After School Education and Safety (ASES) programs find and secure funding, particularly the matching grant requirement. The guide contains information and guidance on how to attract and work with school and community partners; how to adopt a strategic financing approach; and where to find funding, beginning wth sources closest to home. The guide is free and available on their website,




Wednesday, October 17th, 2007

Action Alert 
 Congress is working NOW on the final bill that includes funding for afterschool.
 Celebrate Lights On Afterschool! by urging Congress to INCREASE funds for the 21st Century Community Learning Center Programs!

It is an historic moment for afterschool. Across the country millions of people are turning the Lights On Afterschool! by showcasing the unparalleled learning and enrichment that occurs in afterschool programs.  Here in Washington, DC, Congress is getting the message.  The House and Senate have both proposed increasing the funding that goes to the 21st Century Community Learning Center Program.  But while the Senate has only included an $18 million increase, the House approved increasing the funding by $125 million.  Now the House and Senate are working on the final version of the bill that will work out the differences between the two and it’s critical that they hear from you about the need to increase funding for 21st CCLC Program at the level approved by the House of Representatives.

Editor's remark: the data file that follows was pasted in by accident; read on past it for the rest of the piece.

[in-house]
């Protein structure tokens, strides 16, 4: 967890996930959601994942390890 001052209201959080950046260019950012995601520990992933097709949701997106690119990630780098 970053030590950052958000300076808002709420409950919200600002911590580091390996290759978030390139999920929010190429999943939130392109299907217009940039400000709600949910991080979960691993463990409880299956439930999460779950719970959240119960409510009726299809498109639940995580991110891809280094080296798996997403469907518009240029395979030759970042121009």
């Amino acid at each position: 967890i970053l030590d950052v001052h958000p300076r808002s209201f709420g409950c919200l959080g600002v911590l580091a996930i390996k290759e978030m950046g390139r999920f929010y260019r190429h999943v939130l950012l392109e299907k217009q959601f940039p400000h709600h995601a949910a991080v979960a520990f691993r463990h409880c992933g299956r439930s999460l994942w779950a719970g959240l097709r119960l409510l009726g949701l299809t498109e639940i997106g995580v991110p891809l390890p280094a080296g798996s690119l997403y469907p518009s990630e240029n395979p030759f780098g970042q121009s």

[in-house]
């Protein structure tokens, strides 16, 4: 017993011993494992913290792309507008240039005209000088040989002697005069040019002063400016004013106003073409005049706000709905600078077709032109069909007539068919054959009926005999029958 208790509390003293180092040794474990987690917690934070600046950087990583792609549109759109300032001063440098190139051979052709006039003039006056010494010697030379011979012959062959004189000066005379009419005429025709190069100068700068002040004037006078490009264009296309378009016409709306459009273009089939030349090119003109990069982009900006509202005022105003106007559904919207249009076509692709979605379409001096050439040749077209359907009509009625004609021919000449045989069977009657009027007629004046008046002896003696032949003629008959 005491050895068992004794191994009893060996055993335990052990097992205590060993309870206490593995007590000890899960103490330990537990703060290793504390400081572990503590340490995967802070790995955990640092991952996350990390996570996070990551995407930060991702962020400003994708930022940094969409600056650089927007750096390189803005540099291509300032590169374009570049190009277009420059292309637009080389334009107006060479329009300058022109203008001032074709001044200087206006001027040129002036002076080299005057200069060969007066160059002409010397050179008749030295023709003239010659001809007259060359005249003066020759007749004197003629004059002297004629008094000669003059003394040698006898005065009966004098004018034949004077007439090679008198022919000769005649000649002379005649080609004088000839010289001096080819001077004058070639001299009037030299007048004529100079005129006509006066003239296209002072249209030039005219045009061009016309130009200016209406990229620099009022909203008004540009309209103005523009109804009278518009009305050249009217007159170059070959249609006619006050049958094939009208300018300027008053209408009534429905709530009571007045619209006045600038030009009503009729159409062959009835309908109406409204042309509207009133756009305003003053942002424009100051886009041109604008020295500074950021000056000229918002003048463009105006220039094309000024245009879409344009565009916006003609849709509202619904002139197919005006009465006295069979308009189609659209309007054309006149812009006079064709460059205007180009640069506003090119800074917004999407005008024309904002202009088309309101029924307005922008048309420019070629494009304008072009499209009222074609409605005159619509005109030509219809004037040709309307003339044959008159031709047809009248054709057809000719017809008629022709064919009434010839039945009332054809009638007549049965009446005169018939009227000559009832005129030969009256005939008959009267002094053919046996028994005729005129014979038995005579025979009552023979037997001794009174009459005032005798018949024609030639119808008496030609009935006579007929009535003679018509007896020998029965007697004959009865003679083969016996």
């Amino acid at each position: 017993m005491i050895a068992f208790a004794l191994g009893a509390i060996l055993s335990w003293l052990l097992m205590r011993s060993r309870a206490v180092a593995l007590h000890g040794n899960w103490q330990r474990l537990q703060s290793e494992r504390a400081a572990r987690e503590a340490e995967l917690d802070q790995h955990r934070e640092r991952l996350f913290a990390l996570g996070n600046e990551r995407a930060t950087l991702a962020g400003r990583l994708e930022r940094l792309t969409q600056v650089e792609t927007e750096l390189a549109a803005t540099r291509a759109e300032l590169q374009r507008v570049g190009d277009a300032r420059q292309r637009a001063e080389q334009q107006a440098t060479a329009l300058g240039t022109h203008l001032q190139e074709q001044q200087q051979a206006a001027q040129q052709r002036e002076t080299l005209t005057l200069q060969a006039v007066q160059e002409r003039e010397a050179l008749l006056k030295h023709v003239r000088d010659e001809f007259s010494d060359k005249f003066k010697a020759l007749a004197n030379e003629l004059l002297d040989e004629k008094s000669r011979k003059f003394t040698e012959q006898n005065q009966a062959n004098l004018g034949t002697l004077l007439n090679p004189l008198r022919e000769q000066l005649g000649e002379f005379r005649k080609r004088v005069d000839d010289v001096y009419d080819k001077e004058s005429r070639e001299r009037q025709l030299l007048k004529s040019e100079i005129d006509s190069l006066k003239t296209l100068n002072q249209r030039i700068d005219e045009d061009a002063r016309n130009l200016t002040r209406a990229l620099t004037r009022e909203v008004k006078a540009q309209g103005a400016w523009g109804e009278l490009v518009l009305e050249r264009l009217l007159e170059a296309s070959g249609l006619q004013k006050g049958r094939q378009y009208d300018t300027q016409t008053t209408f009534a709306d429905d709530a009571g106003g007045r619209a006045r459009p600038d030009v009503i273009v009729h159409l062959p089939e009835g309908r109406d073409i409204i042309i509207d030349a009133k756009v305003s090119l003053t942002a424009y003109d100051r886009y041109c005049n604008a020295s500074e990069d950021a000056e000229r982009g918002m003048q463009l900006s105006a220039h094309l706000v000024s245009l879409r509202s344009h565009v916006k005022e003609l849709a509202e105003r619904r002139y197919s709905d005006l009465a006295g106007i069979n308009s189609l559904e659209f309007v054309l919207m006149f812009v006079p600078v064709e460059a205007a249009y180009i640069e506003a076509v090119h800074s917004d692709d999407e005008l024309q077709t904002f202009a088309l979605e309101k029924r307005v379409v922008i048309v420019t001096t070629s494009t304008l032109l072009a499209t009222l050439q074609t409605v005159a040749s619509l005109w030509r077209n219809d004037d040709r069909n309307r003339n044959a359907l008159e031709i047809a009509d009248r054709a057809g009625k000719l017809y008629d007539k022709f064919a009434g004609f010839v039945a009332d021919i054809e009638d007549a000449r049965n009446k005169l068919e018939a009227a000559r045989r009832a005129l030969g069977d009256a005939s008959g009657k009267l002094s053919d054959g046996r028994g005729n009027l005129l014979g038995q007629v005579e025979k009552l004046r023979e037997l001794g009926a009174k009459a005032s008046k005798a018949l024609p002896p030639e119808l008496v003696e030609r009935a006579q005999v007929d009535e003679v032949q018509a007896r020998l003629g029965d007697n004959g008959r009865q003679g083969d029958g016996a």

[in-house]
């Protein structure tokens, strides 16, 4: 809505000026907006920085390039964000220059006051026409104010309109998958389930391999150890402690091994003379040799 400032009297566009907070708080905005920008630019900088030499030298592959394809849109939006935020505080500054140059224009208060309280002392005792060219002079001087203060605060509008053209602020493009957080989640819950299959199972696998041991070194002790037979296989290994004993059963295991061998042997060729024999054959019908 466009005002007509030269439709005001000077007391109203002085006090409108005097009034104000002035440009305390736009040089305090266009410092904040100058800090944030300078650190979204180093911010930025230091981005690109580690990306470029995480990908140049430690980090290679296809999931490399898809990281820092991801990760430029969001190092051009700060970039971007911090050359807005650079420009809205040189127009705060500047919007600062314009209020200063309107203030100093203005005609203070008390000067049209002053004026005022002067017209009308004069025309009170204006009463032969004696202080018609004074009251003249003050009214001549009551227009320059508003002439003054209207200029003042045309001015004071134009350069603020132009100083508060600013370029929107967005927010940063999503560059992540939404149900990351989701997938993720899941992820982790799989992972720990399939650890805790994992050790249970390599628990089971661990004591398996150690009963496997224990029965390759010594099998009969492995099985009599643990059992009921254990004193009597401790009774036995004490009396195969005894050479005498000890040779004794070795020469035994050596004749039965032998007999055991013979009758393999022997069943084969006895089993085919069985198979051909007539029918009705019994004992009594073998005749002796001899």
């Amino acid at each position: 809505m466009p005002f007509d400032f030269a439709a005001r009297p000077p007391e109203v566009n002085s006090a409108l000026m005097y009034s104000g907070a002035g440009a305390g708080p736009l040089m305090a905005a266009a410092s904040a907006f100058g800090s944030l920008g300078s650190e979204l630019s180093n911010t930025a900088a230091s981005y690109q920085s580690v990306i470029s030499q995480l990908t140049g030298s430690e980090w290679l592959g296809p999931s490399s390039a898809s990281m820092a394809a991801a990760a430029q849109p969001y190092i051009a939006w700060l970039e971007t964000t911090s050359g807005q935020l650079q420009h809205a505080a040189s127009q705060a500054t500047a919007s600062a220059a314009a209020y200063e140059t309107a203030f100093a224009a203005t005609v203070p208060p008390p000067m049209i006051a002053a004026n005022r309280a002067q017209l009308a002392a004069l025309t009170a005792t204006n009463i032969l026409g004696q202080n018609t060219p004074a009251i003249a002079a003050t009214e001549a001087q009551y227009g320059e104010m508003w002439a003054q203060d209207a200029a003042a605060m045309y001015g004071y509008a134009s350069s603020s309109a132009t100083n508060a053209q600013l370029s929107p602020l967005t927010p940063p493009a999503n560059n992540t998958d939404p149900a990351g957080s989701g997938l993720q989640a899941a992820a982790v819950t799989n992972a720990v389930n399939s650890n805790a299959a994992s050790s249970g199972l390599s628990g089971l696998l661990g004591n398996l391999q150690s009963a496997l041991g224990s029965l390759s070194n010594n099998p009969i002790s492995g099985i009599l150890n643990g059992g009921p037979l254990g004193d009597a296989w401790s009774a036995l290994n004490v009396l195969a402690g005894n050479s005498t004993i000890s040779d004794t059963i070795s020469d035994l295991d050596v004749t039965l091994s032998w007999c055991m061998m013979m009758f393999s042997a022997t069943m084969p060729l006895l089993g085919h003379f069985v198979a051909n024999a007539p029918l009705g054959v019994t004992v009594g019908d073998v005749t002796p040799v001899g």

This is our first real opportunity in six years for a desperately needed increase in afterschool funding – but Members of Congress need to hear from you to make it happen.  As you celebrate Lights On Afterschool!, please take the time to ensure the future of afterschool by calling or emailing your Representative and Senators.  This is a crucial moment for the future of afterschool and your call could make the difference.



On Line Resource

Wednesday, October 17th, 2007

A new on line resource! for afterschool!

Are you an afterschool professional looking
for solutions? For support? For discounts? For ideas? Does ‘no cost’ work well for your budget? Then sign-up for the AfterSchool Professional Network, geared to aid you in both your day-to-day work and in your career growth.

As a no-dues, independent, online network everyone in the afterschool professional community can be a part of the AfterSchool Professional Network – make APN your first professional organization or include APN in your roster of organizations.
 Complimentary Sign-Up for AfterSchool Professional Network
 Benefits and Discounts (Participate after signing up for APN, sign-up today.)
Benefits and discounts from vendors both new and familiar in the afterschool community.
 Idea Exchange (Coming Soon)
Special interest exchanges are places to ask your colleagues a question or perhaps gather opinions and best practices. These small groups can exchange information via blogs.